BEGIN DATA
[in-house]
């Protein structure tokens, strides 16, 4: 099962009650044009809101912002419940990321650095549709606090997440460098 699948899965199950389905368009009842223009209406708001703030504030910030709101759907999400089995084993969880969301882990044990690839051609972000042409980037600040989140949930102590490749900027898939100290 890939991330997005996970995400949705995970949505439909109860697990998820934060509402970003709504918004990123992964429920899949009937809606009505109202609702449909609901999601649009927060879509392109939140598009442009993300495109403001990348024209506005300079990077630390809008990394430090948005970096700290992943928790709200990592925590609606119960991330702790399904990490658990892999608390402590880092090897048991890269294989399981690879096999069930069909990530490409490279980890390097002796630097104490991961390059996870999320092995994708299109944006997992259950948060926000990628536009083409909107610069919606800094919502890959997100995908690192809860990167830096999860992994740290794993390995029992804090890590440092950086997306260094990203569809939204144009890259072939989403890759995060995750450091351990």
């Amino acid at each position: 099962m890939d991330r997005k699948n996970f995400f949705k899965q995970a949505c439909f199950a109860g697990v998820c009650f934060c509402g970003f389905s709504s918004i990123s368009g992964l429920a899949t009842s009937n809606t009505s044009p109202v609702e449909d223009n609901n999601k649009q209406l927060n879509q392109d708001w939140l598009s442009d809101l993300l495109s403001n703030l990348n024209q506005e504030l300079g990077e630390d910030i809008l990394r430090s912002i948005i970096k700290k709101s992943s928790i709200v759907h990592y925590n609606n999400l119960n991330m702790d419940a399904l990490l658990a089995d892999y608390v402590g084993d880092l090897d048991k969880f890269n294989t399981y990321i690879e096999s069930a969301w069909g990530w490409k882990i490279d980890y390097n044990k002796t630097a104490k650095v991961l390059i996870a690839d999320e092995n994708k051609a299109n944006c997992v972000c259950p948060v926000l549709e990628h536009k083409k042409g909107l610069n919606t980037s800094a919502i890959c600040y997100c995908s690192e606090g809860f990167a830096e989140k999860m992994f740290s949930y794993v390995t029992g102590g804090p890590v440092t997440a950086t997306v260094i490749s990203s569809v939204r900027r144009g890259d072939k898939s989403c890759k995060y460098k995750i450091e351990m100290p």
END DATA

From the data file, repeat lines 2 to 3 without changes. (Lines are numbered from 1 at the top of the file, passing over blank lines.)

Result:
């Protein structure tokens, strides 16, 4: 099962009650044009809101912002419940990321650095549709606090997440460098 699948899965199950389905368009009842223009209406708001703030504030910030709101759907999400089995084993969880969301882990044990690839051609972000042409980037600040989140949930102590490749900027898939100290 890939991330997005996970995400949705995970949505439909109860697990998820934060509402970003709504918004990123992964429920899949009937809606009505109202609702449909609901999601649009927060879509392109939140598009442009993300495109403001990348024209506005300079990077630390809008990394430090948005970096700290992943928790709200990592925590609606119960991330702790399904990490658990892999608390402590880092090897048991890269294989399981690879096999069930069909990530490409490279980890390097002796630097104490991961390059996870999320092995994708299109944006997992259950948060926000990628536009083409909107610069919606800094919502890959997100995908690192809860990167830096999860992994740290794993390995029992804090890590440092950086997306260094990203569809939204144009890259072939989403890759995060995750450091351990």
């Amino acid at each position: 099962m890939d991330r997005k699948n996970f995400f949705k899965q995970a949505c439909f199950a109860g697990v998820c009650f934060c509402g970003f389905s709504s918004i990123s368009g992964l429920a899949t009842s009937n809606t009505s044009p109202v609702e449909d223009n609901n999601k649009q209406l927060n879509q392109d708001w939140l598009s442009d809101l993300l495109s403001n703030l990348n024209q506005e504030l300079g990077e630390d910030i809008l990394r430090s912002i948005i970096k700290k709101s992943s928790i709200v759907h990592y925590n609606n999400l119960n991330m702790d419940a399904l990490l658990a089995d892999y608390v402590g084993d880092l090897d048991k969880f890269n294989t399981y990321i690879e096999s069930a969301w069909g990530w490409k882990i490279d980890y390097n044990k002796t630097a104490k650095v991961l390059i996870a690839d999320e092995n994708k051609a299109n944006c997992v972000c259950p948060v926000l549709e990628h536009k083409k042409g909107l610069n919606t980037s800094a919502i890959c600040y997100c995908s690192e606090g809860f990167a830096e989140k999860m992994f740290s949930y794993v390995t029992g102590g804090p890590v440092t997440a950086t997306v260094i490749s990203s569809v939204r900027r144009g890259d072939k898939s989403c890759k995060y460098k995750i450091e351990m100290p």